The Rillaton Gold cup (left) discovered by workmen robbing stone from a cairn on Bodmin Moor, Cornwall, in 1837, and the Ringlemere Gold Cup (right) discovered by a metal detectorist in Kent in 2001. Both now in the British Museum
Image: The Heritage Trust

A crowdsourcing archaeology project is on target for completion within a year. Thousands of volunteers worldwide have logged on to help transcribe more than 30,000 British Museum handwritten catalogue cards dating back to the late 18th century. Maev Kennedy, writing in The Guardian today, reports –

A 3D plastic model of a 3,000-year-old bronze axe – stored in the British Museum since it was found more than 30 years ago at Jevington, East Sussex – has been printed out in a public library in Washington DC through a unique experiment in crowdsourcing archaeology. Volunteers worldwide are logging on to help transcribe more than 30,000 handwritten catalogue cards dating back to the late 18th century, and making digital photographs of thousands of ancient bronze objects so they can be stitched together to form 3D images. There will be no copyright on the objects or the information, and the project is entirely built on open-source software, so could be copied anywhere. Producing the axe at an archaeology open day in Washington DC was the idea of volunteer Joseph Koivisto, a research assistant at the Catholic University of America.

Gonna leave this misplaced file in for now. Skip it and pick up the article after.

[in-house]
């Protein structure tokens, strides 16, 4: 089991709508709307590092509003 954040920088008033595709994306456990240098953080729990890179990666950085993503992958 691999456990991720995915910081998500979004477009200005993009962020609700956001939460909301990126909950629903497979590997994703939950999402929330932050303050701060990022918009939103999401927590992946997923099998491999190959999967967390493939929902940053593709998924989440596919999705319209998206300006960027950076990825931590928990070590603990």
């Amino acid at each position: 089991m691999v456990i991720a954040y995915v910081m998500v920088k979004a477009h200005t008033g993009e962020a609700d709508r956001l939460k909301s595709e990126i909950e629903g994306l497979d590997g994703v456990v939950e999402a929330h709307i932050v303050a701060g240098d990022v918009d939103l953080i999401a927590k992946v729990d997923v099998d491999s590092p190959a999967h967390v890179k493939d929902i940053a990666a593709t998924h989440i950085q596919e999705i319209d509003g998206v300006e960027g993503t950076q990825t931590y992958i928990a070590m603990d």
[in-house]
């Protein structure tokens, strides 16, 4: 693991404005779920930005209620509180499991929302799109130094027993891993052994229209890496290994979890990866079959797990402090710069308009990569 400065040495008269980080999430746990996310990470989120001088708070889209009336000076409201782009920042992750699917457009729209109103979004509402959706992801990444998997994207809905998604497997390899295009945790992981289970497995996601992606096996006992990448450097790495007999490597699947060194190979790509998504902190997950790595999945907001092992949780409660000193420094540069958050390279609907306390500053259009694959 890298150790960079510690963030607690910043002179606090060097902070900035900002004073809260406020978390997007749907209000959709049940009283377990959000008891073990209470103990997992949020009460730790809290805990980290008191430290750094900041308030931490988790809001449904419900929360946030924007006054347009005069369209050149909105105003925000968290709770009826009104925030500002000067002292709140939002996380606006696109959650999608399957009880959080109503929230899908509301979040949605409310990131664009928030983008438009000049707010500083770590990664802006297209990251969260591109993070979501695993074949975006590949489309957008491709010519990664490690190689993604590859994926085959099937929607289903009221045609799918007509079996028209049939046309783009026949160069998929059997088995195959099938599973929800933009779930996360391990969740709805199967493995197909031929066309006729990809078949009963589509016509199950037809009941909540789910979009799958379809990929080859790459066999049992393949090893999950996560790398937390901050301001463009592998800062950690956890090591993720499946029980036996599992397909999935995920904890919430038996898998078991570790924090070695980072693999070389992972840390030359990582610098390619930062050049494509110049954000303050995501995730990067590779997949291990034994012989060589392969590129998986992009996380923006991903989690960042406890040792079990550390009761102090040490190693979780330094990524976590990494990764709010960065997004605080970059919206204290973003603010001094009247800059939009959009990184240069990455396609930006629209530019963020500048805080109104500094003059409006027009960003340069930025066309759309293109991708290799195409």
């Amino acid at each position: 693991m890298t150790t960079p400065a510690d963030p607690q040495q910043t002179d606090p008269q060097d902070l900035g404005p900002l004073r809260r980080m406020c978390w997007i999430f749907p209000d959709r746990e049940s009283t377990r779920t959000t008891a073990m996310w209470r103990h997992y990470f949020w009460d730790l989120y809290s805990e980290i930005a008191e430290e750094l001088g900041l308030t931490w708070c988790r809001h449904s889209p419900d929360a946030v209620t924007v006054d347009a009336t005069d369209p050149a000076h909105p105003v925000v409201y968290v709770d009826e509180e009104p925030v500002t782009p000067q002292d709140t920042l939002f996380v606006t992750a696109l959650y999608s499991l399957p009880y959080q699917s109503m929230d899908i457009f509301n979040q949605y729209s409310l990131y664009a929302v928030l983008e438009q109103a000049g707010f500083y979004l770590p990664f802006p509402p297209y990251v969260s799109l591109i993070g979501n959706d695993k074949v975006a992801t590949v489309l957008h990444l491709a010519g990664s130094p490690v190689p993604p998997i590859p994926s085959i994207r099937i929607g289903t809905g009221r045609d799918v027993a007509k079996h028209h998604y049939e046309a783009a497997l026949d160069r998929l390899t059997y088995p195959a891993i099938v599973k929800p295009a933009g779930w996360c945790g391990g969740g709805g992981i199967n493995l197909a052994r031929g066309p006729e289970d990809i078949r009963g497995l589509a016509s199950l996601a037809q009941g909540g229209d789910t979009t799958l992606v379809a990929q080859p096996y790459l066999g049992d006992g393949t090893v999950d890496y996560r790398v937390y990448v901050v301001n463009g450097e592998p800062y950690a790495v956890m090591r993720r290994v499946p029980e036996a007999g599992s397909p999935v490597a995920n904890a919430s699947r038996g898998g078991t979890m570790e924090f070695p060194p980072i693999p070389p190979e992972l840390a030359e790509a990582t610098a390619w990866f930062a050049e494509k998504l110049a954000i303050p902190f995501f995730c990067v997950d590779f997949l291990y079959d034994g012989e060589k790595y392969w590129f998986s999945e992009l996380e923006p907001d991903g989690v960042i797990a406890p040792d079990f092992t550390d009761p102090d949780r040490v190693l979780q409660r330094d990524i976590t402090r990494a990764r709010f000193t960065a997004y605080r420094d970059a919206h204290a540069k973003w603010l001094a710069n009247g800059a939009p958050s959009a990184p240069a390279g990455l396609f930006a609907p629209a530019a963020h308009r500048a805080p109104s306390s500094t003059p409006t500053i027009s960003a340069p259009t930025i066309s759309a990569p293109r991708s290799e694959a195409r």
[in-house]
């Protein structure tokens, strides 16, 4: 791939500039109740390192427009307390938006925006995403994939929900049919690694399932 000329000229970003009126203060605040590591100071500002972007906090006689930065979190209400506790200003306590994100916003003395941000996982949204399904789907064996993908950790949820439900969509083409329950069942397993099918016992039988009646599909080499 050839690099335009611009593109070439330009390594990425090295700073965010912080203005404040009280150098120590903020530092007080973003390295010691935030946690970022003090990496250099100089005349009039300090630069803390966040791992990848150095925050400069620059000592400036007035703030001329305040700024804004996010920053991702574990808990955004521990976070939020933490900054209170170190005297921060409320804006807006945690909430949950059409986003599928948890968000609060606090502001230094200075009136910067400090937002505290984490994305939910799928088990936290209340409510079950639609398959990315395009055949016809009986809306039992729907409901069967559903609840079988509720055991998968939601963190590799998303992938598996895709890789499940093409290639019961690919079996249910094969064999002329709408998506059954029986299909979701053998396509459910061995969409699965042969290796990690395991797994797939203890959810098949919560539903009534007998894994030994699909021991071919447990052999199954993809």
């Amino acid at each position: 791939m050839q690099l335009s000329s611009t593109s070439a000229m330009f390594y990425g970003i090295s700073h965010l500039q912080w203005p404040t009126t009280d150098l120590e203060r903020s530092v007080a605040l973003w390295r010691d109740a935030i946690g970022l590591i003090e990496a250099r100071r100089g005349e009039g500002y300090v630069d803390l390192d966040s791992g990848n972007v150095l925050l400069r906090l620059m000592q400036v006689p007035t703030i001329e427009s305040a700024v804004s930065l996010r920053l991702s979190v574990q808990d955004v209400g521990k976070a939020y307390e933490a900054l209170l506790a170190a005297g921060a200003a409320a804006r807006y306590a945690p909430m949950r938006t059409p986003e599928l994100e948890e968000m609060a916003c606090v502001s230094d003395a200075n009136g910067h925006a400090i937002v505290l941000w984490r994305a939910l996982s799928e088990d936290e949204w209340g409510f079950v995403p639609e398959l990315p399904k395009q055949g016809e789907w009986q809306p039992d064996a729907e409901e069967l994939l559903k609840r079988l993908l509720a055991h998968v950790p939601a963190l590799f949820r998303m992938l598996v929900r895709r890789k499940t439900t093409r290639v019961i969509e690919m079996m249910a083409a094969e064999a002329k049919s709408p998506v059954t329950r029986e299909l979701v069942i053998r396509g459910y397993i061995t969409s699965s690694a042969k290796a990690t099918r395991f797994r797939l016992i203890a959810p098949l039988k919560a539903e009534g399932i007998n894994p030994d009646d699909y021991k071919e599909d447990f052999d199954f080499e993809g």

Wilkin [Neil Wilkin, curator of the bronze age collections at the British Museum] said museum staff would have taken years to do the job, and the funding would probably never have been found. The crowdsourcing was launched in April, with a grant from the Arts and Humanities Research Council, and is on target to complete the project within a year. The information will be added to the huge Portable Antiquities database – recording archaeological finds made by members of the public, mainly with metal detectors – which will soon record the millionth object since it was launched as a pilot scheme in 1997.

Full Guardian article here.